However, the decline in females elected into government may have resulted from the low levels of female candidacy recorded during the process.
Only 1,550 out of 15,307 candidates in the 2023 general elections are women. There was only one female presidential candidate and no female Vice-Presidential candidate across the 18 parties that contested the presidential elections.
This has caused a lot of anxiety among women groups, as the fight for gender inclusion in government seems not to yield the desired result.
However, speaking on the decline, Senator-elect representing the FCT Ireti Kingibe has vowed to bring more women into the government.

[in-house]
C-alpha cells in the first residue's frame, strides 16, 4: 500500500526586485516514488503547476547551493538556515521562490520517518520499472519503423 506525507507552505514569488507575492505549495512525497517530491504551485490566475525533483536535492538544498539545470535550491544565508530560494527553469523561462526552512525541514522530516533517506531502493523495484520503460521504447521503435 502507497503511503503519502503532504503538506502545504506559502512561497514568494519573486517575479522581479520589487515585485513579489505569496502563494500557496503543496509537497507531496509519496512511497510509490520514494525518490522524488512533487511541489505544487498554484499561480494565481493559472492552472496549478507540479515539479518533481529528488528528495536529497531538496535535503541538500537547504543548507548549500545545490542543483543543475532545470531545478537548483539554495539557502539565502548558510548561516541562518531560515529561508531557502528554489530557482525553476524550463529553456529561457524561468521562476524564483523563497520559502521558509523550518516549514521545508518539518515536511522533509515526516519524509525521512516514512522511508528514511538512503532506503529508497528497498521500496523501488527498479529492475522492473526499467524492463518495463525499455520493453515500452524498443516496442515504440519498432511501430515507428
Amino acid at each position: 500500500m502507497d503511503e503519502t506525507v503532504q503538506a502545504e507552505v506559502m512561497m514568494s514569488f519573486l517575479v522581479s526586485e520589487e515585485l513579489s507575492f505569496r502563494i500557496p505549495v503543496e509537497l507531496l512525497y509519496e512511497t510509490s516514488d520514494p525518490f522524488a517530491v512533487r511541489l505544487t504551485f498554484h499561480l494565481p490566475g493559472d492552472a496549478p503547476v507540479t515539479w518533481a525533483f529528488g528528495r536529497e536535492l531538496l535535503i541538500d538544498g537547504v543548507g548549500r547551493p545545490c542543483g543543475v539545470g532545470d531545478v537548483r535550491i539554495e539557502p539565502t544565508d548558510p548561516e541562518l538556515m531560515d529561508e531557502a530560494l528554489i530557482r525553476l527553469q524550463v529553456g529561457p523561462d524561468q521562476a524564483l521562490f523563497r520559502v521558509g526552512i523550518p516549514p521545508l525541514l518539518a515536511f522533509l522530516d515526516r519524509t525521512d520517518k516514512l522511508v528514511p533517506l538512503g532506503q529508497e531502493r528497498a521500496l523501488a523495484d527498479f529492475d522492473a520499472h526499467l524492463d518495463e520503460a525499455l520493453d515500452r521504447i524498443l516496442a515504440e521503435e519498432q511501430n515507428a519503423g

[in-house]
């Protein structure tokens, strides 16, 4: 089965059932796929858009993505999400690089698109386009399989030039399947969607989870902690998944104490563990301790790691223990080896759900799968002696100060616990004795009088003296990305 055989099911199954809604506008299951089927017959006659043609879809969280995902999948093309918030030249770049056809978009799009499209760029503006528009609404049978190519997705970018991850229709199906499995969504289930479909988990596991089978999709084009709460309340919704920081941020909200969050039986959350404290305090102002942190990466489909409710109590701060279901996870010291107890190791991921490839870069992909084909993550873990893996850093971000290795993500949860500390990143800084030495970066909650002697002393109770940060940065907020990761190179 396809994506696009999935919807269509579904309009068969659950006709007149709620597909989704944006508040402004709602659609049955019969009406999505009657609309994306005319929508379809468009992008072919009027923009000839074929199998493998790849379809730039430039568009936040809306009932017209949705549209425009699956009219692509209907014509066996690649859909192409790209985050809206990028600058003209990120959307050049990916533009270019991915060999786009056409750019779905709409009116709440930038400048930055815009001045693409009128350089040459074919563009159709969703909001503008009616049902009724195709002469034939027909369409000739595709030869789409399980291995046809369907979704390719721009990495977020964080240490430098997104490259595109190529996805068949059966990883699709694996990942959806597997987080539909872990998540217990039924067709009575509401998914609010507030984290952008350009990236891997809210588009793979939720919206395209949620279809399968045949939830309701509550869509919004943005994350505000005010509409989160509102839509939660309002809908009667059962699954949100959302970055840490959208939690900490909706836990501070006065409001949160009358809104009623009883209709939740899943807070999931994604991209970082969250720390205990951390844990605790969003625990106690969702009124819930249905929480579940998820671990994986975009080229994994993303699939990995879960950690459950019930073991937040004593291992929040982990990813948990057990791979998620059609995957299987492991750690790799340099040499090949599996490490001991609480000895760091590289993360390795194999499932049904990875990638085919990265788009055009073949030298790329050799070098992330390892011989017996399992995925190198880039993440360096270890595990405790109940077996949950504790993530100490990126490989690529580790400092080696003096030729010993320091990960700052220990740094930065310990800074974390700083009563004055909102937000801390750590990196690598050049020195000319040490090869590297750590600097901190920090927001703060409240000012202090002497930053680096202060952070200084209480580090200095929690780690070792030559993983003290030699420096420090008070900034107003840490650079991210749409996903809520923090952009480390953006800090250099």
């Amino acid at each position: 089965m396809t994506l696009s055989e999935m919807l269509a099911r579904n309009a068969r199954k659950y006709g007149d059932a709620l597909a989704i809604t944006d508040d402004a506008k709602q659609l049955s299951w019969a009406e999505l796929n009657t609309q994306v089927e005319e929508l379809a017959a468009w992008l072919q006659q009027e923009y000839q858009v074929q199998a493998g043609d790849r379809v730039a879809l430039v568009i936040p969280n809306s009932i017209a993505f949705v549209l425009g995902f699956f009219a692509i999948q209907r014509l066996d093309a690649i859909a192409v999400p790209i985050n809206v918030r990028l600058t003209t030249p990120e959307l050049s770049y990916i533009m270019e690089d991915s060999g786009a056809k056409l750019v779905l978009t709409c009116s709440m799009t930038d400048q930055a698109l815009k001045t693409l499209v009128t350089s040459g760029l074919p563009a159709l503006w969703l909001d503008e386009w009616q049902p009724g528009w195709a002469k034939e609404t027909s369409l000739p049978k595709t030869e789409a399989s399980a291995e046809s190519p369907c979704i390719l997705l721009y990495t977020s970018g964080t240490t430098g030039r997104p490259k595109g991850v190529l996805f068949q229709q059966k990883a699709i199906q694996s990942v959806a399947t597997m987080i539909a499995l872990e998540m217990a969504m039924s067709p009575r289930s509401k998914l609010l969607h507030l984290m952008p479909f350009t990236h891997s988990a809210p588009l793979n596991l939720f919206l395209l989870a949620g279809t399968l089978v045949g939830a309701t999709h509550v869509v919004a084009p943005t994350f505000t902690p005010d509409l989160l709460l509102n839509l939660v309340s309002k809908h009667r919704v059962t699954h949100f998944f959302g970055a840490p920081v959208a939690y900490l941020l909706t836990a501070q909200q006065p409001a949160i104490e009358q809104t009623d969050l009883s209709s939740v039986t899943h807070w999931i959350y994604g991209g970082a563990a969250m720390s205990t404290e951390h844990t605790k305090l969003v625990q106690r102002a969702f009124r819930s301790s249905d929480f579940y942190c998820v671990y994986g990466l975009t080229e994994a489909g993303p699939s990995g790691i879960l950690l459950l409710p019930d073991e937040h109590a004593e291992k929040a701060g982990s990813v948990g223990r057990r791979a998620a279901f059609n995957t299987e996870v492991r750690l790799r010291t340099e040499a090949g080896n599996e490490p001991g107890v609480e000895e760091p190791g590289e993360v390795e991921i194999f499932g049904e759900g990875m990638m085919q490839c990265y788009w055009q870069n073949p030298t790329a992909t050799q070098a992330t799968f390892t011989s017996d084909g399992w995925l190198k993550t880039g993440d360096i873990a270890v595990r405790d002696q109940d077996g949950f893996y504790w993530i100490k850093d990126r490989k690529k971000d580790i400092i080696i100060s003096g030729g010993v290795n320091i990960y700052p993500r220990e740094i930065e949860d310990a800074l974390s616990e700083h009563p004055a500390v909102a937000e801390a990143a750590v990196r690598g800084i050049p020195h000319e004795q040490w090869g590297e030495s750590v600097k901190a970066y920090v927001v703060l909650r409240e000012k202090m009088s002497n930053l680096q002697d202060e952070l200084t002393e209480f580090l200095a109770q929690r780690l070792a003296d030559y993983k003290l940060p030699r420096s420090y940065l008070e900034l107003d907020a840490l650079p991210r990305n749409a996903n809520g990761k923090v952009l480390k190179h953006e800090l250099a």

Kingibe noted that she would achieve this by involving more women in political processes and encouraging them to occupy sensitive positions at the party level.
“If there are more women in the party, then it goes without saying that getting those councillors and chairmen will be much easier than when it is only men. So that is where I am going to start,” she said.
Gender inequality in government is prevalent not only in Nigeria but across the globe.
Although efforts are being made to address this challenge globally, progress is slow. At the current rate, gender inequality in the highest levels of government will persist for the next 130 years, according to the United Nations (UN).